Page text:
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Washington’s National Energy Policy at Work



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Detroit, Mich. — Take a trip with me to Planet Earth, dear reader, and let us observe how a national energy policy formulated in a galaxy far, far away — deep within the Beltway Nebula — actually works on our world: It makes gasoline more expensive and the nation more dependent on foreign oil.

Gas prices are on the rise again across the U.S., setting off the Washington ritual of pols rushing to the nearest microphone to condemn them as proof that America needs a “national energy policy.” (Never mind that these same pols pledge their allegiance to the planet, which they say is being destroyed by the demand for cheap gas).

“The news that our natio’s gas prices have hit an all-time high — especially as we approach the beginning of the summer travel season — underscores the urgent need for a better national energy policy,” postured Green Harry Reid back in 2007 when gas prices last headed north of $3 per gallon. “We have to make it a national priority to reduce our reliance on oil, especially foreign oil.”

Be careful what you wish for. Today, Midwest drivers are irate as $3-per-gallon gas looms thanks to rising global oil prices . . . and Mr. Reid & Co.’s national energy policy.

That’s right. Thanks to federal EPA rules that require refineries to switch to a more ozone-friendly, summer blend of gasoline, refineries in the Midwest – particularly BP’s huge refinery in Whiting, Ind. – have been shut down as they undergo seasonal maintenance for the changeover. Michigan gas prices lead the nation at $2.93 a gallon (price watchdogs like Jim Rink, a AAA spokesman, say that prices historically peak by July as supplies again stabilize).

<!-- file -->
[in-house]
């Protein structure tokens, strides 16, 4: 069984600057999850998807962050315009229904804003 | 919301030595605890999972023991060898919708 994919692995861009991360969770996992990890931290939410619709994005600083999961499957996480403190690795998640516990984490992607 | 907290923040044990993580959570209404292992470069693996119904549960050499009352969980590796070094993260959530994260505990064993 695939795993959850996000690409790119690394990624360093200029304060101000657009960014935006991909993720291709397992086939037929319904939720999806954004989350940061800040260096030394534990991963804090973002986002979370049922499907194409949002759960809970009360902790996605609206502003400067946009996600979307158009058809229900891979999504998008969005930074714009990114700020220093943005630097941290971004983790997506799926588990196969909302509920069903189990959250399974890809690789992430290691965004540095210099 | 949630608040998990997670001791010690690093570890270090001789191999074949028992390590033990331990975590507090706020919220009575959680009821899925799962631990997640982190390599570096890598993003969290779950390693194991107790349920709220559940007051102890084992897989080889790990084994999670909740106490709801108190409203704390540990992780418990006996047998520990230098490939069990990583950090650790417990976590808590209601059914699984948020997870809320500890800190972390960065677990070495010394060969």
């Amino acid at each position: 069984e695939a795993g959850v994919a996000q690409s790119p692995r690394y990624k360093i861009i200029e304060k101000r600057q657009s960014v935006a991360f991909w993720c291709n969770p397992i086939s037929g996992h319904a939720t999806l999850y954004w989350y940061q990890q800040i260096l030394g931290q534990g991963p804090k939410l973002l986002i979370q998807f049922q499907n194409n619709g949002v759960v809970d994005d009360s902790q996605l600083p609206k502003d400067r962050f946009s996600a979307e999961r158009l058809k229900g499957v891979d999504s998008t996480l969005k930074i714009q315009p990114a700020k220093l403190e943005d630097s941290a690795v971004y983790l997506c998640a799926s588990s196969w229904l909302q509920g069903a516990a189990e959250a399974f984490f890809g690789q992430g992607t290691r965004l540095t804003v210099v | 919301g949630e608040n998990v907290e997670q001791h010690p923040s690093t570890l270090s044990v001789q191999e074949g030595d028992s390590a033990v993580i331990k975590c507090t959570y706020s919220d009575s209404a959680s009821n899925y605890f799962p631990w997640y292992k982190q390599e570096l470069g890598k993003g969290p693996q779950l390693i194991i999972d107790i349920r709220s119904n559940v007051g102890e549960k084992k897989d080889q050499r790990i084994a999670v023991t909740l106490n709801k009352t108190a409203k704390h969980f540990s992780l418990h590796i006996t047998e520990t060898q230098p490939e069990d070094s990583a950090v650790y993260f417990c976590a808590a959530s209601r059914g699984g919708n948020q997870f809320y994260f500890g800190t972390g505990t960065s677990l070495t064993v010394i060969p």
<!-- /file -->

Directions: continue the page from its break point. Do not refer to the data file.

But the BP refinery is also an example of how Washington’s national energy policy is getting in the way of “oil independence” — a term that really has no meaning given that the U.S. only has 3 percent of the world’s oil supplies while consuming 25 percent of world production.

Like many U.S. refineries, the Whiting facility is switching away from Mideast oil. Making us less reliant on foreign sources, right?

Wrong. Refineries are switching to abundant, newly tapped Canadian oil coming out of the rich oil sands of Western Canada. These are the same kind of oil resources that Washington’s national energy policy has put off limits in our own Western states.

Still, coming from our “51st state,” Canadian oil is politically correct foreign oil. So pols are cheering the transition, yes?

No. Because Canadian crude is thicker than Middle Eastern crude, it is more energy intensive to process (meaning more CO2 emissions) and produces more ammonia discharges into the Great Lakes. So while BP’s ammonia byproduct is still half that allowed under federal permitting laws, Green groups and their political toadies have gone ballistic, forcing BP into more expensive processing procedures that will ultimately be felt at the pump.

To summarize, then, dear reader: Thanks to Senator Harry Reid’s national energy policy, Midwest drivers are paying a lot more at the pump to purchase foreign oil that produces more greenhouse gases and pollution.



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